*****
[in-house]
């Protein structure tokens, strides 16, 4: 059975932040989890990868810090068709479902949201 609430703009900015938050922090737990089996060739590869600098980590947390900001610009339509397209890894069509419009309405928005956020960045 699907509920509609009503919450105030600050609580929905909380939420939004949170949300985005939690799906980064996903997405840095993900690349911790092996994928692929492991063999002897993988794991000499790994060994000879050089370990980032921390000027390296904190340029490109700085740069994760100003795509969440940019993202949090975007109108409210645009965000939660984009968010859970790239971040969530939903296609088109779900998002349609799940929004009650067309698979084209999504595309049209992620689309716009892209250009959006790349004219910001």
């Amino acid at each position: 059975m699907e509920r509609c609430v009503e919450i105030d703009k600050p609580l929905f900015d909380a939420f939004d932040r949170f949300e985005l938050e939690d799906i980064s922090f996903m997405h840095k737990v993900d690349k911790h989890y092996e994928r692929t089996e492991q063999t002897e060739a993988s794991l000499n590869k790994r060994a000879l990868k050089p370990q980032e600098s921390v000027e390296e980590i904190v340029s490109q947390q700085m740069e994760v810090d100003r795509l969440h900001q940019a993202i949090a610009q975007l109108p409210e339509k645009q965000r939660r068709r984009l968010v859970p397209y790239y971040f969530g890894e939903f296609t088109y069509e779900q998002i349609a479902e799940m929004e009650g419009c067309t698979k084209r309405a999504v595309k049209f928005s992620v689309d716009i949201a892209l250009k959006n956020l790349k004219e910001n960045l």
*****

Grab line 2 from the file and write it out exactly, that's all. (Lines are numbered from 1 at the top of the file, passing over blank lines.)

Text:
């Protein structure tokens, strides 16, 4: 059975932040989890990868810090068709479902949201 609430703009900015938050922090737990089996060739590869600098980590947390900001610009339509397209890894069509419009309405928005956020960045 699907509920509609009503919450105030600050609580929905909380939420939004949170949300985005939690799906980064996903997405840095993900690349911790092996994928692929492991063999002897993988794991000499790994060994000879050089370990980032921390000027390296904190340029490109700085740069994760100003795509969440940019993202949090975007109108409210645009965000939660984009968010859970790239971040969530939903296609088109779900998002349609799940929004009650067309698979084209999504595309049209992620689309716009892209250009959006790349004219910001």